LRIT1 Modulates Adaptive Changes in Synaptic Communication of Cone Photoreceptors

Ignacio Sarria, Yan Cao, Yuchen Wang, Norianne T. Ingram, Cesare Orlandi, Naomi Kamasawa, Alexander V. Kolesnikov, Johan Pahlberg, Vladimir J. Kefalov, Alapakkam P. Sampath, Kirill A. Martemyanov

Research output: Contribution to journalArticlepeer-review

14 Scopus citations

Abstract

Cone photoreceptors scale dynamically the sensitivity of responses to maintain responsiveness across wide range of changes in luminance. Synaptic changes contribute to this adaptation, but how this process is coordinated at the molecular level is poorly understood. Here, we report that a cell adhesion-like molecule, LRIT1, is enriched selectively at cone photoreceptor synapses where it engages in a trans-synaptic interaction with mGluR6, the principal receptor in postsynaptic ON-bipolar cells. The levels of LRIT1 are regulated by the neurotransmitter release apparatus that controls photoreceptor output. Knockout of LRIT1 in mice increases the sensitivity of cone synaptic signaling while impairing its ability to adapt to background light without overtly influencing the morphology or molecular composition of photoreceptor synapses. Accordingly, mice lacking LRIT1 show visual deficits under conditions requiring temporally challenging discrimination of visual signals in steady background light. These observations reveal molecular mechanisms involved in scaling synaptic communication in the retina. Sarria et al. show LRIT1 accumulates at photoreceptors synapses. It forms a complex with a key receptor involved in processing neurotransmitter output of photoreceptors. They show that this protein plays an essential role in synaptic communication of cone photoreceptors and impacts daylight vision.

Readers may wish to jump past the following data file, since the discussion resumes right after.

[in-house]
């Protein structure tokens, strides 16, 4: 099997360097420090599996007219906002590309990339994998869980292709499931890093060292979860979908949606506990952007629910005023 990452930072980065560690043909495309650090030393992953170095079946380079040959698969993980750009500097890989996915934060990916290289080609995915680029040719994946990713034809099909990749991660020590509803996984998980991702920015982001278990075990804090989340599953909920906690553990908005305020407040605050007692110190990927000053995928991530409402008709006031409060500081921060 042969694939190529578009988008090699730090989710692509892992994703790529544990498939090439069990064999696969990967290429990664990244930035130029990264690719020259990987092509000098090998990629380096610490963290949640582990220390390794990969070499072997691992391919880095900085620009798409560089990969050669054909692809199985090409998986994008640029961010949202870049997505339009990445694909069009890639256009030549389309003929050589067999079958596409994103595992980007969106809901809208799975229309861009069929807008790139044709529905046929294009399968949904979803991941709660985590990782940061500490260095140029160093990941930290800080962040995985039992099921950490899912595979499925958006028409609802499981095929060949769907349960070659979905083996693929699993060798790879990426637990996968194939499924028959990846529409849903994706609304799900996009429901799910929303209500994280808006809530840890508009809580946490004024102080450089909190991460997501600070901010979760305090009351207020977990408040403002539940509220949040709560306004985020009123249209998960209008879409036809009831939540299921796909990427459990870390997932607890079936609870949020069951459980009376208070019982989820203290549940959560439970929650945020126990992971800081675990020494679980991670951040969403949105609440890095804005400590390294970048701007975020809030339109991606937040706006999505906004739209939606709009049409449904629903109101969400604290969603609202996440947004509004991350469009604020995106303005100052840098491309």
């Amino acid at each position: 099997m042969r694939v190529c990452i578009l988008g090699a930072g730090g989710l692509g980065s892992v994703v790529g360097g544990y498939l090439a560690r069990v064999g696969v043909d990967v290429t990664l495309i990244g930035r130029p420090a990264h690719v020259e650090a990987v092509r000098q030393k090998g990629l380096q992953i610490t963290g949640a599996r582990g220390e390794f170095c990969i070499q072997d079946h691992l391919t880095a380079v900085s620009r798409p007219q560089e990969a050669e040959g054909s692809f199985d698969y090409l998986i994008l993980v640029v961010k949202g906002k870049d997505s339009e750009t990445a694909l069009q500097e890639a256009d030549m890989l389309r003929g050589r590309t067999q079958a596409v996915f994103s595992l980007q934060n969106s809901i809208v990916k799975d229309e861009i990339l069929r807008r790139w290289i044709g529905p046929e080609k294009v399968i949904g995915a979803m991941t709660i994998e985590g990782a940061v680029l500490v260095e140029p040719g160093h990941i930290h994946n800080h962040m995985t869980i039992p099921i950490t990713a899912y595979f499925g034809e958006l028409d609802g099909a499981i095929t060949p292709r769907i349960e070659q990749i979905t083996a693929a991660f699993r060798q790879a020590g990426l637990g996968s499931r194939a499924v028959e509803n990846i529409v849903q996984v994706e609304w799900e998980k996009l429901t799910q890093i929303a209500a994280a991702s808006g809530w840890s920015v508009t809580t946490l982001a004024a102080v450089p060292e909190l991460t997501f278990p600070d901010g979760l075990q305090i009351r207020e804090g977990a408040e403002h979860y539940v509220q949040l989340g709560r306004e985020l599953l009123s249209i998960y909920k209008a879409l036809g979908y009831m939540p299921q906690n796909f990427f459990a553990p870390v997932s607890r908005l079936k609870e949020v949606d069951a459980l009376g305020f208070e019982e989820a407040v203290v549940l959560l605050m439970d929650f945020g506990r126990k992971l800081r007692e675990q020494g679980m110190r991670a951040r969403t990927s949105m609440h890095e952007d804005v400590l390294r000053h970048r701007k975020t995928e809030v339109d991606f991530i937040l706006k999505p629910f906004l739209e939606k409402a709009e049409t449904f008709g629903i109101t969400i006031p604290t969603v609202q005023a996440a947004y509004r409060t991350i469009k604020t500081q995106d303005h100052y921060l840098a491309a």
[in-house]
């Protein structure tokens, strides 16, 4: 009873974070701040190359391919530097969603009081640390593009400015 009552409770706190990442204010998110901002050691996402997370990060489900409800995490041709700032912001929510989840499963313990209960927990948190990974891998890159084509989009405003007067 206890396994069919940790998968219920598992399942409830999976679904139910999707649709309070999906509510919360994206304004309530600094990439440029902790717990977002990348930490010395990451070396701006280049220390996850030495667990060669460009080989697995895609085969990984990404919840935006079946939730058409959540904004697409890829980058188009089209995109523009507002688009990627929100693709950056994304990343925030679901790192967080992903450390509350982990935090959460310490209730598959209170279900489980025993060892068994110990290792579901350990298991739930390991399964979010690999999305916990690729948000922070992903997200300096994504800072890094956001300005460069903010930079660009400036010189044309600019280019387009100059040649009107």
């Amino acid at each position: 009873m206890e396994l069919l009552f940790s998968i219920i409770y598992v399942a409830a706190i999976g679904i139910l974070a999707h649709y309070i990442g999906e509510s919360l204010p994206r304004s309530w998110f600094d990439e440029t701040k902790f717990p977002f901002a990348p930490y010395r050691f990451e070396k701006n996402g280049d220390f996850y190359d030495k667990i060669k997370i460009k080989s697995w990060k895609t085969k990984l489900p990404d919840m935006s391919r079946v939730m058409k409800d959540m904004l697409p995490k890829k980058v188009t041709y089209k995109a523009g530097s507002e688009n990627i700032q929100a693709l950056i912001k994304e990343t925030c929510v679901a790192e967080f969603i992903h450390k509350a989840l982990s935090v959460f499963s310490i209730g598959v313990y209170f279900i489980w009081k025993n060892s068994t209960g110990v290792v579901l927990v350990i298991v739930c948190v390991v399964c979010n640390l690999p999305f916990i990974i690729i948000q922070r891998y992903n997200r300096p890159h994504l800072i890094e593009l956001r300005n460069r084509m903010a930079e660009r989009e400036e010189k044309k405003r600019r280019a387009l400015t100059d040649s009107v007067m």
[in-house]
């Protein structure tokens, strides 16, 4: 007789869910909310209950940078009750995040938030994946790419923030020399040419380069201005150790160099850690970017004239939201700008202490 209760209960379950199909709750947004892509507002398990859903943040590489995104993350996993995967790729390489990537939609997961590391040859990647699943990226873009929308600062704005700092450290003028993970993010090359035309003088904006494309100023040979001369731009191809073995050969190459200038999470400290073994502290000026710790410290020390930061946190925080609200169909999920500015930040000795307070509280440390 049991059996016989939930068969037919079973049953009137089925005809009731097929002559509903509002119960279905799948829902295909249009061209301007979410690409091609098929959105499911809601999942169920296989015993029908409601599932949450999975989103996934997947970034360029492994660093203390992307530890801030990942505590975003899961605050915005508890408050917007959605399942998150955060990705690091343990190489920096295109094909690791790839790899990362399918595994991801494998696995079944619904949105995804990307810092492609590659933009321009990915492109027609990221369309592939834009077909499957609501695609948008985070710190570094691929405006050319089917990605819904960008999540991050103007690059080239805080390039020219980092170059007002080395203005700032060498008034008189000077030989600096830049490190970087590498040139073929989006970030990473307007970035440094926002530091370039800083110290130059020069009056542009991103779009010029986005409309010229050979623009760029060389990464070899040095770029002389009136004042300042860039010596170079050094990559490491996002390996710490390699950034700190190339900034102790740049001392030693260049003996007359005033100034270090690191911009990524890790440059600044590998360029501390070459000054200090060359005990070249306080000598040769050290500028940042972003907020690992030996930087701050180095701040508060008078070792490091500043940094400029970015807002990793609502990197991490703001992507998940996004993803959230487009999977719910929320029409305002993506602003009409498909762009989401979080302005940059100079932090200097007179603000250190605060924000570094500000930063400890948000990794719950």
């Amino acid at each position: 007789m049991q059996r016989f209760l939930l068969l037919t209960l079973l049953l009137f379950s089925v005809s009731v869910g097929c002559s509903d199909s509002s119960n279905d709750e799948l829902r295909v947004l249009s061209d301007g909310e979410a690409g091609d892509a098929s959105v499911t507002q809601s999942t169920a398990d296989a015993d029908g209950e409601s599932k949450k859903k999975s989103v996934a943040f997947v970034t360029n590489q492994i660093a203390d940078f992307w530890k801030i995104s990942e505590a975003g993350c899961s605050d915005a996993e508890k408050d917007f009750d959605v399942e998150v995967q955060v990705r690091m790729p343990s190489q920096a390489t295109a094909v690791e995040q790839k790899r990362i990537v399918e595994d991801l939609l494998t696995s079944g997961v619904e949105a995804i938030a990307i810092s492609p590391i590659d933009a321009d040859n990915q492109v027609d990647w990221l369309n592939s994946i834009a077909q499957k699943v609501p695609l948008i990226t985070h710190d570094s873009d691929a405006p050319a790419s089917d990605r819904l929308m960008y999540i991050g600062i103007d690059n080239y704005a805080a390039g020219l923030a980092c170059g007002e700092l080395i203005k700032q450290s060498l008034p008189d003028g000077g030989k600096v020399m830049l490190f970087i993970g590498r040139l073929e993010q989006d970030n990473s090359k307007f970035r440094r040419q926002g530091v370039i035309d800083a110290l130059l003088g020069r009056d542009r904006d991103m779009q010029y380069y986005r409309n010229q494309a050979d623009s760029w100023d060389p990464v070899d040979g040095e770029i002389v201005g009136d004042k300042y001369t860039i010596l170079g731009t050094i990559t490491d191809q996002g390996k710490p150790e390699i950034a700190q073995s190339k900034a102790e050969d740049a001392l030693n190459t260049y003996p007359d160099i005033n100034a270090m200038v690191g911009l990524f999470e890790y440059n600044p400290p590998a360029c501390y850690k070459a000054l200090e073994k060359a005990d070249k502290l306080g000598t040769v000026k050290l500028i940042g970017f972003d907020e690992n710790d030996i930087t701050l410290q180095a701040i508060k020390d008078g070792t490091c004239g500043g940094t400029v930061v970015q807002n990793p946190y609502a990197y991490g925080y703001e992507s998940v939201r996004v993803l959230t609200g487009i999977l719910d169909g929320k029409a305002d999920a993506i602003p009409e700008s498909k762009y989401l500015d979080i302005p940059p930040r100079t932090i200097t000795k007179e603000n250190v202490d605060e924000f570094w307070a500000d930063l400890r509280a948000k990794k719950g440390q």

Original languageEnglish
Pages (from-to)3562-3573
Number of pages12
JournalCell Reports
Volume22
Issue number13
DOIs
StatePublished - Mar 27 2018

Keywords

  • G protein coupled receptors
  • ON-bipolar neurons
  • cone photoreceptors
  • leucine-rich repeat proteins
  • synaptic transmission

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